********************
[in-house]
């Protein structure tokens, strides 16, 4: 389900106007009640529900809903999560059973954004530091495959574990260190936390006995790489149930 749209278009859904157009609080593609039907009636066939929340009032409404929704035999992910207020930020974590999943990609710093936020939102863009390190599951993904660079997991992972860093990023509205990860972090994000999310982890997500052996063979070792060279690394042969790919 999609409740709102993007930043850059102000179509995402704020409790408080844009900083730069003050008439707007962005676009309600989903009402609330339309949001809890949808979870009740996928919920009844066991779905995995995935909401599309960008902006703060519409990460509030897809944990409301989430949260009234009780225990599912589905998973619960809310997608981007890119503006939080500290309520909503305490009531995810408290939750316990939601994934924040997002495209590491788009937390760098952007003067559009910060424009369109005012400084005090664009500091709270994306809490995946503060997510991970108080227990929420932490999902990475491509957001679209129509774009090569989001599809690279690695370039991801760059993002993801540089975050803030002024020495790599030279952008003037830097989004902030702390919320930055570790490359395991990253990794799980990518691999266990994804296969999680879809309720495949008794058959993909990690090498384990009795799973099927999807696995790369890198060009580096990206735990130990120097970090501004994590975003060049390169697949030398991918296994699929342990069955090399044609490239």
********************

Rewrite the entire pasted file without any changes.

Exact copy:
[in-house]
């Protein structure tokens, strides 16, 4: 389900106007009640529900809903999560059973954004530091495959574990260190936390006995790489149930 749209278009859904157009609080593609039907009636066939929340009032409404929704035999992910207020930020974590999943990609710093936020939102863009390190599951993904660079997991992972860093990023509205990860972090994000999310982890997500052996063979070792060279690394042969790919 999609409740709102993007930043850059102000179509995402704020409790408080844009900083730069003050008439707007962005676009309600989903009402609330339309949001809890949808979870009740996928919920009844066991779905995995995935909401599309960008902006703060519409990460509030897809944990409301989430949260009234009780225990599912589905998973619960809310997608981007890119503006939080500290309520909503305490009531995810408290939750316990939601994934924040997002495209590491788009937390760098952007003067559009910060424009369109005012400084005090664009500091709270994306809490995946503060997510991970108080227990929420932490999902990475491509957001679209129509774009090569989001599809690279690695370039991801760059993002993801540089975050803030002024020495790599030279952008003037830097989004902030702390919320930055570790490359395991990253990794799980990518691999266990994804296969999680879809309720495949008794058959993909990690090498384990009795799973099927999807696995790369890198060009580096990206735990130990120097970090501004994590975003060049390169697949030398991918296994699929342990069955090399044609490239």